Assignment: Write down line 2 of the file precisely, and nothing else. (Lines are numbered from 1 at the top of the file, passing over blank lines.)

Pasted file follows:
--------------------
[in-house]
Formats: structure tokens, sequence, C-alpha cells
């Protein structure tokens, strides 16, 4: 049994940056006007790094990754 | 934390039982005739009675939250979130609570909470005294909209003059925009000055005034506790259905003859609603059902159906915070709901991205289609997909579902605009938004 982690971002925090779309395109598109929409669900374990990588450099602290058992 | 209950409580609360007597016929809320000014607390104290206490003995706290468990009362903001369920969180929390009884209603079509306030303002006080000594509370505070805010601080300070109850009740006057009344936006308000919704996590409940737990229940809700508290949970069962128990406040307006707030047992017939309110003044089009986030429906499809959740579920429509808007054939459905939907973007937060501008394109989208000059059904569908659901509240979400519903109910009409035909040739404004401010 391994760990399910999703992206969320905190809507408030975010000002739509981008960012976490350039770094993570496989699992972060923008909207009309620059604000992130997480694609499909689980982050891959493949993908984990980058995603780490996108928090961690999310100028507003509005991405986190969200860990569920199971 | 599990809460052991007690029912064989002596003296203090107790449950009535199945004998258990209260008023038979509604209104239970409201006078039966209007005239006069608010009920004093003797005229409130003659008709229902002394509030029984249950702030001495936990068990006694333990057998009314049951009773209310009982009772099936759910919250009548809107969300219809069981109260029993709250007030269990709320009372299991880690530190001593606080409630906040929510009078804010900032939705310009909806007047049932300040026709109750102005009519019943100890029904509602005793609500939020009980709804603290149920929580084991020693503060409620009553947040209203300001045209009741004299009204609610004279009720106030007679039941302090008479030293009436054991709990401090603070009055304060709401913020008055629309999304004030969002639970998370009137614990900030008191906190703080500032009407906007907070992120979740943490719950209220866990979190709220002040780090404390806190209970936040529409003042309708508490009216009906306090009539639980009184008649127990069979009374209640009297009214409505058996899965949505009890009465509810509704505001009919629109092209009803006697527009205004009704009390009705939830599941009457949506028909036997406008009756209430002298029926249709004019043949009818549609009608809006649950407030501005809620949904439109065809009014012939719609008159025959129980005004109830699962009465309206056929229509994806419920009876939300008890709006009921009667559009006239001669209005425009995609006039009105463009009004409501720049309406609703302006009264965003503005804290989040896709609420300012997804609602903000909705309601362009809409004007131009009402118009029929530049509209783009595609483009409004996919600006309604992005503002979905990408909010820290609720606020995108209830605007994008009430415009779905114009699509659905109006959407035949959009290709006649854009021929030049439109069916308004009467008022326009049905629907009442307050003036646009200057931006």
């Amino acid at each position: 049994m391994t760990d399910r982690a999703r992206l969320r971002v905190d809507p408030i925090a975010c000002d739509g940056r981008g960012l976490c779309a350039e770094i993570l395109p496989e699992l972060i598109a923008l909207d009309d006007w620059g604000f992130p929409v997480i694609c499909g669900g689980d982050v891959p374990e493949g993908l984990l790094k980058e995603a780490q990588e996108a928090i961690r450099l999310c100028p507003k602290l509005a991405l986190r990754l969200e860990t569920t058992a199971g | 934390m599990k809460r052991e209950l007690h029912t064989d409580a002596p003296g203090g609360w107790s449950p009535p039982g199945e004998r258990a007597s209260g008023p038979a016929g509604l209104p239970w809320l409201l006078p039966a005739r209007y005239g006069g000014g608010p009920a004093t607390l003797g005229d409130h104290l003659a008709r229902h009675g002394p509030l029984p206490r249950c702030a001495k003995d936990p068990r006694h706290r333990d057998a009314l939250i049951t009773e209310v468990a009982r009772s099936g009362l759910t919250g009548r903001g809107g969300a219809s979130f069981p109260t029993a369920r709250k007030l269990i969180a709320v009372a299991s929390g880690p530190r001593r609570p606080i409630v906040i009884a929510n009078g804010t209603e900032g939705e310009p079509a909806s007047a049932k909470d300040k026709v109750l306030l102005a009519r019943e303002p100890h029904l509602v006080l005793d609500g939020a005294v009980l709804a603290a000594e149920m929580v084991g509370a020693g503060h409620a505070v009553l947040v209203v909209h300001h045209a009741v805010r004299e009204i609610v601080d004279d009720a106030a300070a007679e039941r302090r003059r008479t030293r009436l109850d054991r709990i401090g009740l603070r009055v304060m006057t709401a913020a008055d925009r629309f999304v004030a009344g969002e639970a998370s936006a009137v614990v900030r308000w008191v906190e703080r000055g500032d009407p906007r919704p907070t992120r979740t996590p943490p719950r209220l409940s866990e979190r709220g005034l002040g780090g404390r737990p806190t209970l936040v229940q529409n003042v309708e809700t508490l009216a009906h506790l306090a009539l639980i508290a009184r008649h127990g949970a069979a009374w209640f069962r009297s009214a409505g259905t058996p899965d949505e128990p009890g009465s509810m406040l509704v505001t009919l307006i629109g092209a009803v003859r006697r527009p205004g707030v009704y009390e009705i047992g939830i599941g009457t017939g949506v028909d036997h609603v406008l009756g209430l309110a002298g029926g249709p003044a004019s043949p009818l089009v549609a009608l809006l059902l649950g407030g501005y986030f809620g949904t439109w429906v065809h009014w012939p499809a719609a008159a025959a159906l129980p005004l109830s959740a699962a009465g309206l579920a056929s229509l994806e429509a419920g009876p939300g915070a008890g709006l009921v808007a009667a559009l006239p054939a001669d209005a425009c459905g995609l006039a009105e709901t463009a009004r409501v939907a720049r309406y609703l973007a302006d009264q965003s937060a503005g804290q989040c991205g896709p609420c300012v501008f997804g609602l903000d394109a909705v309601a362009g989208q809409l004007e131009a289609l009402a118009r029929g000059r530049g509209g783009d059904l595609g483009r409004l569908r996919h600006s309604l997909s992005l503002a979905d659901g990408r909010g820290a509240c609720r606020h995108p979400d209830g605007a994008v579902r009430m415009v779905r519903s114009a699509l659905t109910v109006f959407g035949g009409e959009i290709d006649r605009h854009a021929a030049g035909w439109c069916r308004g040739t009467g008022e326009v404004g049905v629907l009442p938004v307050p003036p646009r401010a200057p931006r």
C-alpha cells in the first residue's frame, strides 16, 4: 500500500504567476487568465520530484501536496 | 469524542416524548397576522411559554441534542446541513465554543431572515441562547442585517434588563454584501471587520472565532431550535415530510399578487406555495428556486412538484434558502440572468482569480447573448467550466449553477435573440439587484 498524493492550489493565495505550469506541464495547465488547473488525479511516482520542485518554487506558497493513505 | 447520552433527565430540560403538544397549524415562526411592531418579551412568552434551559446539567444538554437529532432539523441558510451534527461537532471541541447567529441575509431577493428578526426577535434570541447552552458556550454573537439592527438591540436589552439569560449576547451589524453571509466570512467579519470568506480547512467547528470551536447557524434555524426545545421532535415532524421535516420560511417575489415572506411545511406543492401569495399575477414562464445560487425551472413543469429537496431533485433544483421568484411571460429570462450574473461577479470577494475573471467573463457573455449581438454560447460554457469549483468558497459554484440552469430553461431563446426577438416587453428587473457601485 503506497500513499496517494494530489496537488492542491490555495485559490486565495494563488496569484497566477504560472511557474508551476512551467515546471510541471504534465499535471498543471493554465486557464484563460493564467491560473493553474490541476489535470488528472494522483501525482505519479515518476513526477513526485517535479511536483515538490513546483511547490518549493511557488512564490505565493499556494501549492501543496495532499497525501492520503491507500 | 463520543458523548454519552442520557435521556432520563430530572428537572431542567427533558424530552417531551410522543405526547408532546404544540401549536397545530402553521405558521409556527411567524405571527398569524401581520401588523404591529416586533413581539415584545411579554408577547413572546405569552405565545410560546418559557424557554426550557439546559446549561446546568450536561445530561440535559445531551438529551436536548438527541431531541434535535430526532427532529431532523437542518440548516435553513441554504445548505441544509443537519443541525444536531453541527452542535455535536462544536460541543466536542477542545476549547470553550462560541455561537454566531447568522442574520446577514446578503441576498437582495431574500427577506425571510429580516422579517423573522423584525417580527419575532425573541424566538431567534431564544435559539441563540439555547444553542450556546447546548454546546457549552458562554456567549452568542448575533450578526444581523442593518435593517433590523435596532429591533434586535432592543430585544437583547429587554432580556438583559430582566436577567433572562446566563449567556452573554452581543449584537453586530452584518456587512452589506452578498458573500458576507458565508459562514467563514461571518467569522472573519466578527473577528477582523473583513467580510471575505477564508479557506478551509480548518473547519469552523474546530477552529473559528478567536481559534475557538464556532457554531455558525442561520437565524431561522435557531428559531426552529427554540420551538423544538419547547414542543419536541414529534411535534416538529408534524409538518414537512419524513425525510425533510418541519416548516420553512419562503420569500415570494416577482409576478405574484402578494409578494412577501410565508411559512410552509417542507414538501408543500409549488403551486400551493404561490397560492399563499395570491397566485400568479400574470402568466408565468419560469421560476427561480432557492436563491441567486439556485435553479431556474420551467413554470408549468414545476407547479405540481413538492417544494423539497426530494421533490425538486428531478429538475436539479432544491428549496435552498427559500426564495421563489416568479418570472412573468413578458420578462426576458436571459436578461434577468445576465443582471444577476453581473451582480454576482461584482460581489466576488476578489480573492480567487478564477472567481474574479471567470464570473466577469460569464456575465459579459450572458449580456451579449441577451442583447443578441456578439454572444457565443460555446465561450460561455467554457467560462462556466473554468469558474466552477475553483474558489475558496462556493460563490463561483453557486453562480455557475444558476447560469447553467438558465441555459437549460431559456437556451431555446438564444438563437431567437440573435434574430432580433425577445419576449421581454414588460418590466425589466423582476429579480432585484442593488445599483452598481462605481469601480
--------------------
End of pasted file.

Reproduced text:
Formats: structure tokens, sequence, C-alpha cells